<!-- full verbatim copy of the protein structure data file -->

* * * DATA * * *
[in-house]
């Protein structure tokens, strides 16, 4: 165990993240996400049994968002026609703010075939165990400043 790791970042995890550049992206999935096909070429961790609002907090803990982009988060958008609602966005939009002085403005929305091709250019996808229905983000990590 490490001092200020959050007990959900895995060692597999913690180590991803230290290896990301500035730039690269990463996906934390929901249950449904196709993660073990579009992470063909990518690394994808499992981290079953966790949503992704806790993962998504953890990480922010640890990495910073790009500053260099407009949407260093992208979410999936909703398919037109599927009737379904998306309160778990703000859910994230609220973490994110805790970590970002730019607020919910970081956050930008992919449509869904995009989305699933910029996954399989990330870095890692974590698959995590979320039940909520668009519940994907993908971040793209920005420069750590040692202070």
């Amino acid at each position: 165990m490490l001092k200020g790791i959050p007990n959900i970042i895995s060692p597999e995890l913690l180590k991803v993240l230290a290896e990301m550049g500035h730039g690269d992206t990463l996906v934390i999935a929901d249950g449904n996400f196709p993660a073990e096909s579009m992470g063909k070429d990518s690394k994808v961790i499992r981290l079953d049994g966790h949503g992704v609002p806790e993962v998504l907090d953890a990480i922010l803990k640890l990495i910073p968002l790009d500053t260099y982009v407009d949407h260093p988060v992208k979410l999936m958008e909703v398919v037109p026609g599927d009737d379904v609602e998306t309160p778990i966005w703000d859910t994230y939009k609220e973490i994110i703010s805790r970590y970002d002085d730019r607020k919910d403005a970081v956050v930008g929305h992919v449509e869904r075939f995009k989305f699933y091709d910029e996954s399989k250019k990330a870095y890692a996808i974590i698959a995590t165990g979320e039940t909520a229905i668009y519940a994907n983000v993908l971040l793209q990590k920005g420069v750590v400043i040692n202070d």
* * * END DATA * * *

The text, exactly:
[in-house]
């Protein structure tokens, strides 16, 4: 165990993240996400049994968002026609703010075939165990400043 790791970042995890550049992206999935096909070429961790609002907090803990982009988060958008609602966005939009002085403005929305091709250019996808229905983000990590 490490001092200020959050007990959900895995060692597999913690180590991803230290290896990301500035730039690269990463996906934390929901249950449904196709993660073990579009992470063909990518690394994808499992981290079953966790949503992704806790993962998504953890990480922010640890990495910073790009500053260099407009949407260093992208979410999936909703398919037109599927009737379904998306309160778990703000859910994230609220973490994110805790970590970002730019607020919910970081956050930008992919449509869904995009989305699933910029996954399989990330870095890692974590698959995590979320039940909520668009519940994907993908971040793209920005420069750590040692202070």
């Amino acid at each position: 165990m490490l001092k200020g790791i959050p007990n959900i970042i895995s060692p597999e995890l913690l180590k991803v993240l230290a290896e990301m550049g500035h730039g690269d992206t990463l996906v934390i999935a929901d249950g449904n996400f196709p993660a073990e096909s579009m992470g063909k070429d990518s690394k994808v961790i499992r981290l079953d049994g966790h949503g992704v609002p806790e993962v998504l907090d953890a990480i922010l803990k640890l990495i910073p968002l790009d500053t260099y982009v407009d949407h260093p988060v992208k979410l999936m958008e909703v398919v037109p026609g599927d009737d379904v609602e998306t309160p778990i966005w703000d859910t994230y939009k609220e973490i994110i703010s805790r970590y970002d002085d730019r607020k919910d403005a970081v956050v930008g929305h992919v449509e869904r075939f995009k989305f699933y091709d910029e996954s399989k250019k990330a870095y890692a996808i974590i698959a995590t165990g979320e039940t909520a229905i668009y519940a994907n983000v993908l971040l793209q990590k920005g420069v750590v400043i040692n202070d």